Donald Trump And The Art Of The Bad Deal
Donald Trump made a deal with Democrats on spending and the debt ceiling, but it was an exceedingly bad one.
President Trump bypassed the leadership of his party on Capitol Hill, as well as Republican groups such as the Freedom Caucus, to reach a short-term budget deal with Democrats yesterday:
WASHINGTON — President Trump struck a deal with Democratic congressional leaders on Wednesday to increase the debt limit and finance the government until mid-December, blindsiding his own Republican allies as he reached across the aisle to resolve a major dispute for the first time since taking office.
The agreement would avert a fiscal showdown later this month without the bloody, partisan battle that many had anticipated by combining a debt ceiling increase and stopgap spending measure with relief aid to Texas and other areas devastated by Hurricane Harvey. But without addressing the fundamental underlying issues, it set up the prospect for an even bigger clash at the end of the year.
In embracing the three-month deal, Mr. Trump accepted a Democratic proposal that had been rejected earlier in the day by Speaker Paul D. Ryan of Wisconsin. Mr. Trump’s snap decision at a White House meeting caught Republican leaders off guard and reflected friction between the president and his party. After weeks of criticizing Republican leaders for failing to pass legislation, Mr. Trump signaled that he was willing to cross party lines to score some much-desired legislative victories.
The deal to keep the government open and paying its debts until Dec. 15 represented an extraordinary public turn for the president, who has for much of his term set himself up on the right flank of the Republican Party. But it remained unclear whether Mr. Trump’s collaboration with Democrats foreshadowed a more sustained shift in strategy by a president who has presented himself as a master dealmaker or amounted to just a one-time instinctual reaction of a mercurial leader momentarily eager to poke his estranged allies.
Mr. Trump not only accepted the spending-and-debt plan advanced by Senator Chuck Schumer of New York and Representative Nancy Pelosi of California, the Democratic leaders, but also aligned himself with them on immigration. A day after rescinding President Barack Obama’s program protecting younger illegal immigrants on the grounds that it went beyond a president’s authority, Mr. Trump said he wanted to work with Democrats to legalize the program.
“We had a very good meeting with Nancy Pelosi and Chuck Schumer,” Mr. Trump told reporters after the Oval Office session without mentioning that Mr. Ryan and other Republican leaders had also attended. Regarding the immigration program, Mr. Trump said, “Chuck and Nancy would like to see something happen, and so do I.”
Republican leaders looked grim but resigned afterward and attributed Mr. Trump’s fiscal deal to a need for unity after Harvey struck Texas and as Hurricane Irma barreled toward Florida. “Look, the president can speak for himself, but his feeling was that we needed to come together to not create a picture of divisiveness at a time of genuine national crisis, and that was the rationale,” said Senator Mitch McConnell of Kentucky, the majority leader.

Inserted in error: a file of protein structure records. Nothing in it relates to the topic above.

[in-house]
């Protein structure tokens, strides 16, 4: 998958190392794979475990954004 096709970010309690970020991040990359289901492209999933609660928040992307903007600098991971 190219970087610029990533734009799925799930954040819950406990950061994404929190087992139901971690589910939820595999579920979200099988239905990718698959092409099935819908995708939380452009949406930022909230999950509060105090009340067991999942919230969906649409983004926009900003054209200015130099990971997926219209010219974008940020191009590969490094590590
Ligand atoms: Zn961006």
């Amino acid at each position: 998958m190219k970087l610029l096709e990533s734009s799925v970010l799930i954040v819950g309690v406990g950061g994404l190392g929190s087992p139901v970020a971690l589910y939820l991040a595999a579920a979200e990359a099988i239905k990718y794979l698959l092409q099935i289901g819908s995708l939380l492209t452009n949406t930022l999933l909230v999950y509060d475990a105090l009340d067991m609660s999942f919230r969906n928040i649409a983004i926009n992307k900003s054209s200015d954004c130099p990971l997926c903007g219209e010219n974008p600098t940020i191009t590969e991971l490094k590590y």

Democrats were grinning at their surprise victory and happy to rub it in. “It was a really good moment of some bipartisanship,” Mr. Schumer said. He added: “The bottom line is the president listened to the arguments. We think we made a very reasonable and strong argument. And to his credit, he went with the better argument.”
Mr. Schumer and Ms. Pelosi pressed for a three-month deal to keep the government running and raise the debt ceiling along with the hurricane aid to give Democrats leverage later this year when other matters, including a longer-term government funding deal, could be negotiated between the two parties. By ensuring that all the pending issues converge at the end of the year, Democrats hope a longer-term agreement on fiscal matters could include immigration, health care and any number of other issues.
Assuming that he had the support of Mr. Trump, Mr. Ryan responded Wednesday morning by calling the Democrats’ proposal “ridiculous and disgraceful,” saying “it could put in jeopardy the kind of hurricane response we need to have.”
“To play politics with the debt ceiling, like Schumer and Pelosi apparently are doing, I don’t think is a good idea,” Mr. Ryan said
Not surprisingly, this is causing a lot of consternation on the right:
WASHINGTON — It is the scenario that President Trump’s most conservative followers considered their worst nightmare, and on Wednesday it seemed to come true: The dealmaking political novice, whose ideology and loyalty were always fungible, cut a deal with Democrats.
If Mr. Trump’s agreement with the two Democratic leaders, Senator Chuck Schumer and Representative Nancy Pelosi, to increase the debt limit and finance the government for three months did not yet represent the breaking point between the president and his core, hard-right base of support, it certainly put him closer than he has ever been to tipping his fragile political coalition into open revolt.
Stunned and irate, conservative leaders denounced news that Mr. Trump had agreed to rely on Democratic votes to win congressional approval for a temporary extension of the debt ceiling and funding of the government until mid-December.
“These are the moments that can derail President Trump’s presidency,” said David Bozell, the president of For America and a Trump supporter, who added that the president’s base would be watching the next few months very carefully. “He is not Teflon,” Mr. Bozell added. “Trump spent some of his own political capital today.”
Adam Brandon, the president of FreedomWorks, offered a searing judgment of the president: “Talk about burning bridges with the grass-roots.”
“Meet the Swamp,” read the headline on the Breitbart News site. Beneath it was a picture of Mr. Trump meeting at the White House with Ms. Pelosi, Mr. Schumer and Mitch McConnell, the Senate majority leader.
Mr. Trump’s move further destabilized a volatile situation for his party, which many Republicans now believe is headed toward a reckoning it can no longer avoid. The party has, for years, been a group of political tribes gathered under one banner. And while Mr. Trump’s victory and unified Republican control of Washington camouflaged longstanding differences within their ranks, it did not reconcile them.